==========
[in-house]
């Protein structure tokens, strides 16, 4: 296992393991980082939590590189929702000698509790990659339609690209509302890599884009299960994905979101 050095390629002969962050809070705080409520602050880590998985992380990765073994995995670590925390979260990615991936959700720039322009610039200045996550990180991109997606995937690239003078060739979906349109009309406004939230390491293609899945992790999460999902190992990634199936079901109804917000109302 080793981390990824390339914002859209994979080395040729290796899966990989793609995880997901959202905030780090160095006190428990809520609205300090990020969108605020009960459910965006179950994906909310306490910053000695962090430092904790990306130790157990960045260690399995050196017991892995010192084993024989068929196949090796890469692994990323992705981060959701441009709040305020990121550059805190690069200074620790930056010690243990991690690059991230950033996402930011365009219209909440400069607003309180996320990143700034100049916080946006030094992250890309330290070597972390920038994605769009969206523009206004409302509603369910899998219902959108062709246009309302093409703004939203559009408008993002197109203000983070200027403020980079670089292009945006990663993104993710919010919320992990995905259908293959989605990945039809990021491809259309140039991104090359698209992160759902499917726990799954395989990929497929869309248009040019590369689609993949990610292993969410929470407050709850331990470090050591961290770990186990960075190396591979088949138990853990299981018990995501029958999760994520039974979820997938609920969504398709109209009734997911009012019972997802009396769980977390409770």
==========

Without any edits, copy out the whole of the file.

[in-house]
């Protein structure tokens, strides 16, 4: 296992393991980082939590590189929702000698509790990659339609690209509302890599884009299960994905979101 050095390629002969962050809070705080409520602050880590998985992380990765073994995995670590925390979260990615991936959700720039322009610039200045996550990180991109997606995937690239003078060739979906349109009309406004939230390491293609899945992790999460999902190992990634199936079901109804917000109302 080793981390990824390339914002859209994979080395040729290796899966990989793609995880997901959202905030780090160095006190428990809520609205300090990020969108605020009960459910965006179950994906909310306490910053000695962090430092904790990306130790157990960045260690399995050196017991892995010192084993024989068929196949090796890469692994990323992705981060959701441009709040305020990121550059805190690069200074620790930056010690243990991690690059991230950033996402930011365009219209909440400069607003309180996320990143700034100049916080946006030094992250890309330290070597972390920038994605769009969206523009206004409302509603369910899998219902959108062709246009309302093409703004939203559009408008993002197109203000983070200027403020980079670089292009945006990663993104993710919010919320992990995905259908293959989605990945039809990021491809259309140039991104090359698209992160759902499917726990799954395989990929497929869309248009040019590369689609993949990610292993969410929470407050709850331990470090050591961290770990186990960075190396591979088949138990853990299981018990995501029958999760994520039974979820997938609920969504398709109209009734997911009012019972997802009396769980977390409770």